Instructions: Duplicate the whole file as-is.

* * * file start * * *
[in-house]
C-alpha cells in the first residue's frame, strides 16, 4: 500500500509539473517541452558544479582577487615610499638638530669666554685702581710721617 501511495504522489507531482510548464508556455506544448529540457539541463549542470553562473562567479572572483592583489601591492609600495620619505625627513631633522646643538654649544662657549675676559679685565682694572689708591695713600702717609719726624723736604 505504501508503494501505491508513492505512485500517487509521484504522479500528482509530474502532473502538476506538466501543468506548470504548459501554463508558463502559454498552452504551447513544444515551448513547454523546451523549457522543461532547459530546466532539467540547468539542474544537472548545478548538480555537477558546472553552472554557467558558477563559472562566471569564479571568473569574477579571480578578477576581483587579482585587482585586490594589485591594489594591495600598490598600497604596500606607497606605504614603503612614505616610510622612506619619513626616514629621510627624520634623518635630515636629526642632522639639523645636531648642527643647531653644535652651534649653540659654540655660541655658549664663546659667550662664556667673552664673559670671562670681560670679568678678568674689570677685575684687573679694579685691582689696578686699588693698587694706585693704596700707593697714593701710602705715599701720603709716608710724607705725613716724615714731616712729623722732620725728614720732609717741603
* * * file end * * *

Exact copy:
[in-house]
C-alpha cells in the first residue's frame, strides 16, 4: 500500500509539473517541452558544479582577487615610499638638530669666554685702581710721617 501511495504522489507531482510548464508556455506544448529540457539541463549542470553562473562567479572572483592583489601591492609600495620619505625627513631633522646643538654649544662657549675676559679685565682694572689708591695713600702717609719726624723736604 505504501508503494501505491508513492505512485500517487509521484504522479500528482509530474502532473502538476506538466501543468506548470504548459501554463508558463502559454498552452504551447513544444515551448513547454523546451523549457522543461532547459530546466532539467540547468539542474544537472548545478548538480555537477558546472553552472554557467558558477563559472562566471569564479571568473569574477579571480578578477576581483587579482585587482585586490594589485591594489594591495600598490598600497604596500606607497606605504614603503612614505616610510622612506619619513626616514629621510627624520634623518635630515636629526642632522639639523645636531648642527643647531653644535652651534649653540659654540655660541655658549664663546659667550662664556667673552664673559670671562670681560670679568678678568674689570677685575684687573679694579685691582689696578686699588693698587694706585693704596700707593697714593701710602705715599701720603709716608710724607705725613716724615714731616712729623722732620725728614720732609717741603